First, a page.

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Puerto Rican Characters Lend 'Water By The Spoonful' A Splash Of Diversity

Cynthia Levin
Unicorn Theatre

The Unicorn Theatre'sproduction of Water by the Spoonful marks the local premiere of the Pulitzer Prize-winning drama. But the play may be more noteworthy for its meaty, multi-layered characters of Puerto Rican heritage, and the fact that the actors playing them represent ethnic diversity that's rare to see on a Kansas City stage.

Manny Alfaro, the executive director of Hispanic Organization of Latin Actorsrecently told The Huffington Post that he's surprised that, for all the Latino and Latina actors appearing in various media, it’s still common to see them playing stereotypical roles like criminals or housekeepers. That's what makes the new show at the Unicorn remarkable.

Family values

Water by the Spoonful, which won Quiara Alegria Hudes a 2012 Pulitzer Prize, has as its central characters three Puerto Ricans. Actors Keenan Ramos, Dawnnie Mercado, and Alisha Espinosa are playing, respectively: Elliot Ortiz, an injured Iraqi veteran; his recovering addict mother; and his college professor cousin.

Though the play is set in Philadelphia, Ramos and Espinosa explain why their characters' Puerto Rican roots deeply inform them.

"Even though they call Philly home, Puerto Rico's home, you know," Ramos says. "That's where we spend the latter part of the play, Puerto Rico, and it sort of serves as this cleansing for them."

"A lot of the problem I find with putting Latino characters in plays is that they're some version of what Latino is supposed to be," says Espinosa. "And in this play, you get the point that they're people - they just happen to be from Puerto Rico. And it's important to their identity that they're from Puerto Rico. but it could just as easily not be Puerto Rico."

Blessing and a curse

For many years, actors of color have been pigeonholed, if not discriminated against, by theater directors unable or unwilling to stretch their concepts of what a play's characters look like, recalls Dawnnie Mercado, who is third generation Mexican-American.

"What I have found is that it's a blessing and a curse," she says. "Sometimes I'm chosen because I look Hispanic, and then they want me to be a little more ethnic than I actually am, and that's fine. That's okay because that's a part of my people. It may be closer to my grandma than it is to me, but it's a part of me."

Actor Keenan Ramos is African-American, French-Canadian, and Portuguese. He, too, recalls auditions where his ethnicity either worked against him or in his favor.

"I went in to audition for Hamlet and they had their Hamlet in mind, and it wasn't me," says Ramos."I got the comic relief part; I was Rosencrantz. And I'm not blaming race at all. The guy was better. But I think the director had a Hamlet in mind. I'm sounding like I'm blaming it on race, and I'm angry. But it happens, though.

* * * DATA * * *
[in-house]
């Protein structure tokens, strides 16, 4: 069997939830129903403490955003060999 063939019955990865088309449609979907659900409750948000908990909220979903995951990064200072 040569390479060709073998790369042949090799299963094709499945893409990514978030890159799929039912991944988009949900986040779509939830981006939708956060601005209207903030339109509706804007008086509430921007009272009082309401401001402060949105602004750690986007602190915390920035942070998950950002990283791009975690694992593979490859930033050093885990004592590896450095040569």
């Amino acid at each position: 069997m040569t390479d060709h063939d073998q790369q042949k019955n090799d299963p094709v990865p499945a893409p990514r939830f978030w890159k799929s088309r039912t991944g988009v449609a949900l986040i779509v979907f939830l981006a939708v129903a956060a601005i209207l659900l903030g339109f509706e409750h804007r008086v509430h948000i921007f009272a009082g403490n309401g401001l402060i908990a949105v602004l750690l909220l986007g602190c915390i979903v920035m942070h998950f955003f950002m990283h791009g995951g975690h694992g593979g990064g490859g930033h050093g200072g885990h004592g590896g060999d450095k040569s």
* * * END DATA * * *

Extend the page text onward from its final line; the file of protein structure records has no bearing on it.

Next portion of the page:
"I played Romeo and had a white Juliet, and kudos for my director casting that in the middle of Kansas when people were a little taken aback by having an interracial Romeo and Juliet."

Looks deceive

Dawnnie Mercado says that, even if she knows a director has a certain type in mind - one who looks dissimilar to herself - it makes her work harder to prove her versatility. That’s what happened when she auditioned to play Lucy in a production of Dracula.

"I did an impeccable English accent, threw real tears on the ground, tore out my heart and got the part. He said, 'You're my Lucy,'" says Mercado. "Sometimes it has to be, 'Take the chip off your shoulder and not just cast me Latina because I am.' Delve into your artistry as an actor and become that person as close as you can." 

Alisha Espinosa is Puerto Rican and says it’s her first time cast as a Puerto Rican character. A second-year student in the graduate acting program at UMKC, she acknowledges the merit of the classics but adds that, today, there are other voices calling out to be heard that can’t help but put more actors of color on the stage.

Race to a finish

"I like to tell people, 'White male playwrights have a head start. We've been doing their plays forever,'" Espinosa says. "Those are the classics; those are the plays we do, and that's fine. But you have to know that the playwrights - the Asian playwrights, African-American playwrights, Hispanic playwrights - there's a race. And you're fifty feet ahead and we're behind. And unless you make it an active part of your mission to say, all right, we're going to produce these kinds of plays, it's just not going to happen."

Even with more playwrights of color writing characters who look like a wide shot of the United States, there’s still a long way to go. A glance at Actors' Equitydemographics shows that Caucasian actors make up 85 percent of the union membership, while only 2.7 percent identify as Hispanic.

'Water by the Spoonful' through May 11 at the Unicorn Theatre, 3828 Main, Kansas City, Mo., 816-531-PLAY.

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